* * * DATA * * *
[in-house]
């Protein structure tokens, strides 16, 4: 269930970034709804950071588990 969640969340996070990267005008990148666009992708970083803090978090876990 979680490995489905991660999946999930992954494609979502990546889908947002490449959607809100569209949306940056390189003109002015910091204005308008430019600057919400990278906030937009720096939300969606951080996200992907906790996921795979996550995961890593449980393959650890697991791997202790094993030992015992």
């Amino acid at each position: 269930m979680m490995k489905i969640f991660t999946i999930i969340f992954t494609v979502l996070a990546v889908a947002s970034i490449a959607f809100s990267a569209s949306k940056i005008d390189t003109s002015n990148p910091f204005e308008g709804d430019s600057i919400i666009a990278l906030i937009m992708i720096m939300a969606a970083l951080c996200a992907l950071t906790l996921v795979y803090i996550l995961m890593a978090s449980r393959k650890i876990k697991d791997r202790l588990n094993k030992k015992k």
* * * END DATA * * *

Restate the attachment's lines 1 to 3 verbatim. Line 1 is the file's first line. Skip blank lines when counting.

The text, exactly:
[in-house]
């Protein structure tokens, strides 16, 4: 269930970034709804950071588990 969640969340996070990267005008990148666009992708970083803090978090876990 979680490995489905991660999946999930992954494609979502990546889908947002490449959607809100569209949306940056390189003109002015910091204005308008430019600057919400990278906030937009720096939300969606951080996200992907906790996921795979996550995961890593449980393959650890697991791997202790094993030992015992």
């Amino acid at each position: 269930m979680m490995k489905i969640f991660t999946i999930i969340f992954t494609v979502l996070a990546v889908a947002s970034i490449a959607f809100s990267a569209s949306k940056i005008d390189t003109s002015n990148p910091f204005e308008g709804d430019s600057i919400i666009a990278l906030i937009m992708i720096m939300a969606a970083l951080c996200a992907l950071t906790l996921v795979y803090i996550l995961m890593a978090s449980r393959k650890i876990k697991d791997r202790l588990n094993k030992k015992k």